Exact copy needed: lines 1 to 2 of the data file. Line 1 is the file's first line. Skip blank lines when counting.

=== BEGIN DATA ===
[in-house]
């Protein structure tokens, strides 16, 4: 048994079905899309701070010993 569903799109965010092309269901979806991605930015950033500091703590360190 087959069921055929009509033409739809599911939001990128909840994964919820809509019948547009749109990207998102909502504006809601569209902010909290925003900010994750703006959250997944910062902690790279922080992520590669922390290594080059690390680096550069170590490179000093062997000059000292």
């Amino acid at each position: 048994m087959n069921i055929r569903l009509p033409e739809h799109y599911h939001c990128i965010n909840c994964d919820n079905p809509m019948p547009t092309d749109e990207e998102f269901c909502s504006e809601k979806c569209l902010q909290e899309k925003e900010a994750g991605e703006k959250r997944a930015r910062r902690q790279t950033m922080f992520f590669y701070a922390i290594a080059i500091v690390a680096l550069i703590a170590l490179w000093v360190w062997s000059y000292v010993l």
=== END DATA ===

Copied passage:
[in-house]
């Protein structure tokens, strides 16, 4: 048994079905899309701070010993 569903799109965010092309269901979806991605930015950033500091703590360190 087959069921055929009509033409739809599911939001990128909840994964919820809509019948547009749109990207998102909502504006809601569209902010909290925003900010994750703006959250997944910062902690790279922080992520590669922390290594080059690390680096550069170590490179000093062997000059000292």